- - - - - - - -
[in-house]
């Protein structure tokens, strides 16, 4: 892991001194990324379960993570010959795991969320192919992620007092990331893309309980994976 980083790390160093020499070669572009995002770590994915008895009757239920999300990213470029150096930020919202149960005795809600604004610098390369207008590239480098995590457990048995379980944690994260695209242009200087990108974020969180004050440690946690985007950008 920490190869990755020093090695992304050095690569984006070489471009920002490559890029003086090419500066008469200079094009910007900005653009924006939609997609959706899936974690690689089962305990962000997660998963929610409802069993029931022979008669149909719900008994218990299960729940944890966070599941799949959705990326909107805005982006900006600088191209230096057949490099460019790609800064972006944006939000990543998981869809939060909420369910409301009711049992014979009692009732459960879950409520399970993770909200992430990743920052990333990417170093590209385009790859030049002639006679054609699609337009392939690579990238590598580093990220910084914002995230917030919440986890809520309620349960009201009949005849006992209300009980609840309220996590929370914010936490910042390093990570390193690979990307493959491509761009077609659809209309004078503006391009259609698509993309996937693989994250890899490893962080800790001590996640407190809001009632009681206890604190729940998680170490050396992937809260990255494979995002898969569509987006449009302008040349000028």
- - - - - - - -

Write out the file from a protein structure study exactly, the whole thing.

[in-house]
């Protein structure tokens, strides 16, 4: 892991001194990324379960993570010959795991969320192919992620007092990331893309309980994976 980083790390160093020499070669572009995002770590994915008895009757239920999300990213470029150096930020919202149960005795809600604004610098390369207008590239480098995590457990048995379980944690994260695209242009200087990108974020969180004050440690946690985007950008 920490190869990755020093090695992304050095690569984006070489471009920002490559890029003086090419500066008469200079094009910007900005653009924006939609997609959706899936974690690689089962305990962000997660998963929610409802069993029931022979008669149909719900008994218990299960729940944890966070599941799949959705990326909107805005982006900006600088191209230096057949490099460019790609800064972006944006939000990543998981869809939060909420369910409301009711049992014979009692009732459960879950409520399970993770909200992430990743920052990333990417170093590209385009790859030049002639006679054609699609337009392939690579990238590598580093990220910084914002995230917030919440986890809520309620349960009201009949005849006992209300009980609840309220996590929370914010936490910042390093990570390193690979990307493959491509761009077609659809209309004078503006391009259609698509993309996937693989994250890899490893962080800790001590996640407190809001009632009681206890604190729940998680170490050396992937809260990255494979995002898969569509987006449009302008040349000028």